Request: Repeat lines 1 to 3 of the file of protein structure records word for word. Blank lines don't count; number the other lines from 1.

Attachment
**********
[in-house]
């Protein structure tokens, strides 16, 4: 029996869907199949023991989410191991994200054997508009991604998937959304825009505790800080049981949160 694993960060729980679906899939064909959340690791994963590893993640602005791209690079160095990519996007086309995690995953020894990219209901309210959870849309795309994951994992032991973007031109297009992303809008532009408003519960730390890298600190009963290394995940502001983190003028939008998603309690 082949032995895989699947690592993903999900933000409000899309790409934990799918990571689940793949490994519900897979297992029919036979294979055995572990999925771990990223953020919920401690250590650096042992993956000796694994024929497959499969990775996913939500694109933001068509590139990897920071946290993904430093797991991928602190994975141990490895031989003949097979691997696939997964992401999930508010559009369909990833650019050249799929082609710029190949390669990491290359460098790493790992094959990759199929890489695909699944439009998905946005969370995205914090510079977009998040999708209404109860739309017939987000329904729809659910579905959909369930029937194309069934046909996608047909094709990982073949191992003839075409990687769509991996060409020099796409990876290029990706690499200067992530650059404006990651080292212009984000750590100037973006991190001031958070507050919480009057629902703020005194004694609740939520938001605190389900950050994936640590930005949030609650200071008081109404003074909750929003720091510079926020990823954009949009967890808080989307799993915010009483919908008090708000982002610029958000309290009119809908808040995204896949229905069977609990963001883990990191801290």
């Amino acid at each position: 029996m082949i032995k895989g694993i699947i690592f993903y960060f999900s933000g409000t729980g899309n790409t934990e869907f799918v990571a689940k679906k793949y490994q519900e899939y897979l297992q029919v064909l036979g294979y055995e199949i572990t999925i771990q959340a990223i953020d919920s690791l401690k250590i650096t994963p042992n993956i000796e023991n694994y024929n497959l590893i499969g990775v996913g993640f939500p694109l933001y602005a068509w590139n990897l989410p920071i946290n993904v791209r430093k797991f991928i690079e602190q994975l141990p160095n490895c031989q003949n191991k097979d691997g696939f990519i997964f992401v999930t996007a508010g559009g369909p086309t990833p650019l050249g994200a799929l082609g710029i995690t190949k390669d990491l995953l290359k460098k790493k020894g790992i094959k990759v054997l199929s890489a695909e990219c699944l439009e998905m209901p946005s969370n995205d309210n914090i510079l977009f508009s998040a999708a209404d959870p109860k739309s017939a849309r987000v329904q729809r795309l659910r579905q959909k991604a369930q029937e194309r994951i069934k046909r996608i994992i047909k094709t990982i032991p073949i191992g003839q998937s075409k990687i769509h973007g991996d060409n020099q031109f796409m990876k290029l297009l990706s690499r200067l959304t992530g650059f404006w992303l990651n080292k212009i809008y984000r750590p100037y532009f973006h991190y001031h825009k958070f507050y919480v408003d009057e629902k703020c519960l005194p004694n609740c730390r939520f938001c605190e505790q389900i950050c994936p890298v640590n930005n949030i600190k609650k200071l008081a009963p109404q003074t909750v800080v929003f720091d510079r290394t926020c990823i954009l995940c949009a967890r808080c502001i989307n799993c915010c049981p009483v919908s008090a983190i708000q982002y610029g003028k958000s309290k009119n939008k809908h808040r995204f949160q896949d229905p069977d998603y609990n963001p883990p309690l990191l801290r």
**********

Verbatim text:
[in-house]
């Protein structure tokens, strides 16, 4: 029996869907199949023991989410191991994200054997508009991604998937959304825009505790800080049981949160 694993960060729980679906899939064909959340690791994963590893993640602005791209690079160095990519996007086309995690995953020894990219209901309210959870849309795309994951994992032991973007031109297009992303809008532009408003519960730390890298600190009963290394995940502001983190003028939008998603309690 082949032995895989699947690592993903999900933000409000899309790409934990799918990571689940793949490994519900897979297992029919036979294979055995572990999925771990990223953020919920401690250590650096042992993956000796694994024929497959499969990775996913939500694109933001068509590139990897920071946290993904430093797991991928602190994975141990490895031989003949097979691997696939997964992401999930508010559009369909990833650019050249799929082609710029190949390669990491290359460098790493790992094959990759199929890489695909699944439009998905946005969370995205914090510079977009998040999708209404109860739309017939987000329904729809659910579905959909369930029937194309069934046909996608047909094709990982073949191992003839075409990687769509991996060409020099796409990876290029990706690499200067992530650059404006990651080292212009984000750590100037973006991190001031958070507050919480009057629902703020005194004694609740939520938001605190389900950050994936640590930005949030609650200071008081109404003074909750929003720091510079926020990823954009949009967890808080989307799993915010009483919908008090708000982002610029958000309290009119809908808040995204896949229905069977609990963001883990990191801290």
């Amino acid at each position: 029996m082949i032995k895989g694993i699947i690592f993903y960060f999900s933000g409000t729980g899309n790409t934990e869907f799918v990571a689940k679906k793949y490994q519900e899939y897979l297992q029919v064909l036979g294979y055995e199949i572990t999925i771990q959340a990223i953020d919920s690791l401690k250590i650096t994963p042992n993956i000796e023991n694994y024929n497959l590893i499969g990775v996913g993640f939500p694109l933001y602005a068509w590139n990897l989410p920071i946290n993904v791209r430093k797991f991928i690079e602190q994975l141990p160095n490895c031989q003949n191991k097979d691997g696939f990519i997964f992401v999930t996007a508010g559009g369909p086309t990833p650019l050249g994200a799929l082609g710029i995690t190949k390669d990491l995953l290359k460098k790493k020894g790992i094959k990759v054997l199929s890489a695909e990219c699944l439009e998905m209901p946005s969370n995205d309210n914090i510079l977009f508009s998040a999708a209404d959870p109860k739309s017939a849309r987000v329904q729809r795309l659910r579905q959909k991604a369930q029937e194309r994951i069934k046909r996608i994992i047909k094709t990982i032991p073949i191992g003839q998937s075409k990687i769509h973007g991996d060409n020099q031109f796409m990876k290029l297009l990706s690499r200067l959304t992530g650059f404006w992303l990651n080292k212009i809008y984000r750590p100037y532009f973006h991190y001031h825009k958070f507050y919480v408003d009057e629902k703020c519960l005194p004694n609740c730390r939520f938001c605190e505790q389900i950050c994936p890298v640590n930005n949030i600190k609650k200071l008081a009963p109404q003074t909750v800080v929003f720091d510079r290394t926020c990823i954009l995940c949009a967890r808080c502001i989307n799993c915010c049981p009483v919908s008090a983190i708000q982002y610029g003028k958000s309290k009119n939008k809908h808040r995204f949160q896949d229905p069977d998603y609990n963001p883990p309690l990191l801290r």